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Science, medicine and the creation of a ‘healthy’ Soviet cinema

Toropova, Anna

Science, medicine and the creation of a ‘healthy’ Soviet cinema Thumbnail


Anna Toropova


Cinema had long been hailed by Bolshevik party leaders as a crucial ally of the Soviet mass enlightenment project. By the mid-1920s, however, Soviet psychologists, educators and practitioners of ‘child science’ (pedology) were pointing to the grave effects that the consumption of commercial cinema was exerting on the physical, mental and moral health of Soviet young people. Diagnosing an epidemic of ‘film mania’, specialists battled to curtail the NEP-era practices of film production and demonstration that had rendered cinema ‘toxic’ to children. Campaigns to ‘healthify’ Soviet cinema, first manifesting in the organization of child-friendly screenings and forms of ‘cultural enlightenment work’, soon extended to attempts to develop a new children's film repertoire based on the results of psycho-physiological viewer studies. A vast variety of pedological research institutions established during the late 1920s and early 1930s began to experimentally test cinema's effects on children with the view of assisting the production of films that could cultivate a sound mind and body. Tracing a link between the findings of pedological viewer studies and the ‘healthy’ cinema championed in the 1930s, this article sheds light on the vital role played by medical and scientific expertise in shaping Stalinist culture.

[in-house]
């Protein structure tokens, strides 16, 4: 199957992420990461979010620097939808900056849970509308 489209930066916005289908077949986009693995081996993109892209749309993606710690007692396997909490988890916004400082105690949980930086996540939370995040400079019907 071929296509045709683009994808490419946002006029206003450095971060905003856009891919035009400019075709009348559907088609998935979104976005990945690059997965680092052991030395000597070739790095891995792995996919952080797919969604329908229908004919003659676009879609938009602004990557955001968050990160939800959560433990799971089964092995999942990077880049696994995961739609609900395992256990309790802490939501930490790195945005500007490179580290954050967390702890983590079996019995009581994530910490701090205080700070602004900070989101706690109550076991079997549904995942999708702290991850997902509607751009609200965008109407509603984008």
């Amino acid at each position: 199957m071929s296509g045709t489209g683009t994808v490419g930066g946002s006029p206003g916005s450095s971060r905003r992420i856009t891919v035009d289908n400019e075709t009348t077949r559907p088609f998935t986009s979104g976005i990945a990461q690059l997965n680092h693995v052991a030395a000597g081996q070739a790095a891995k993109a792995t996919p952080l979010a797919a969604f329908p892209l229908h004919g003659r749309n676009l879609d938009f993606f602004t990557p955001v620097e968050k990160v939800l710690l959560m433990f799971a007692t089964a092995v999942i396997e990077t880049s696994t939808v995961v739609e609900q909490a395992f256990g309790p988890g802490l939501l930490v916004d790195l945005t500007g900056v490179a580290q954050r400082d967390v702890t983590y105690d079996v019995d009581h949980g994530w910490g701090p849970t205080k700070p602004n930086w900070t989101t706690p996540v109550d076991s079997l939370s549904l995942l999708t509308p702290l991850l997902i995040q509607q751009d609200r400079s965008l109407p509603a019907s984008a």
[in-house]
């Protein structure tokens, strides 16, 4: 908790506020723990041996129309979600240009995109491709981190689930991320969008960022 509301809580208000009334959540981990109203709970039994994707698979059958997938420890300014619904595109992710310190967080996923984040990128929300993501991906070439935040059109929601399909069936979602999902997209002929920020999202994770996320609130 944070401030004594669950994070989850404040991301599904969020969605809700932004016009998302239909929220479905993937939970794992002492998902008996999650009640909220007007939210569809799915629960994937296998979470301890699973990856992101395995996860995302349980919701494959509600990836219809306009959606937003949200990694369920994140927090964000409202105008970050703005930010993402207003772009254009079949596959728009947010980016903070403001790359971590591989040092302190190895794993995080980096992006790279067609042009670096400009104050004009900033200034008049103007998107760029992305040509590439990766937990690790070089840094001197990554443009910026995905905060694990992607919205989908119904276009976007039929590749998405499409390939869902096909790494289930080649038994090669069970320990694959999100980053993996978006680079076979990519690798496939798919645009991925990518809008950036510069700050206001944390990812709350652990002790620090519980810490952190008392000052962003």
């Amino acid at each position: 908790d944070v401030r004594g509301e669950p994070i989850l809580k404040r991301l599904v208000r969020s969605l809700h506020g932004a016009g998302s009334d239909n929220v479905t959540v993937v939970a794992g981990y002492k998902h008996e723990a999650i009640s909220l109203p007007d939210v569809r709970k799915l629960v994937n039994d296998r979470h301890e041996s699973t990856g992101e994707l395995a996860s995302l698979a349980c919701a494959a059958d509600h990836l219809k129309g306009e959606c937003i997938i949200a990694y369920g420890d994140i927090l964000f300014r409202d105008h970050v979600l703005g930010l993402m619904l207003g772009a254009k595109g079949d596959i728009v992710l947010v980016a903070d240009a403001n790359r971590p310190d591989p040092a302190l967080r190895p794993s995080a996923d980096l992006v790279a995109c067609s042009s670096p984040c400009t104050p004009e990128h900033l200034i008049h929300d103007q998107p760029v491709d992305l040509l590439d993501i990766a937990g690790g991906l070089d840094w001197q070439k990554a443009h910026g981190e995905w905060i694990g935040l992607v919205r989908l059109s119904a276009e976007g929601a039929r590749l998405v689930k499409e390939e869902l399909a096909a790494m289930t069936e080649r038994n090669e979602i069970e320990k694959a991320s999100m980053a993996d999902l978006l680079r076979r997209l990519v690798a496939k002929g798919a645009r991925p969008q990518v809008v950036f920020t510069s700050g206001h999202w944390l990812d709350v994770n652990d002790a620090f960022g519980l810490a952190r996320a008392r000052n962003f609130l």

Journal Article Type Article
Acceptance Date Nov 7, 2018
Online Publication Date Mar 27, 2019
Publication Date 2020-01
Deposit Date Nov 30, 2018
Publicly Available Date Nov 30, 2018
Journal Journal of Contemporary History
Print ISSN 0022-0094
Publisher SAGE Publications
Peer Reviewed Peer Reviewed
Volume 55
Issue 1
Pages 3-28
Public URL
Publisher URL


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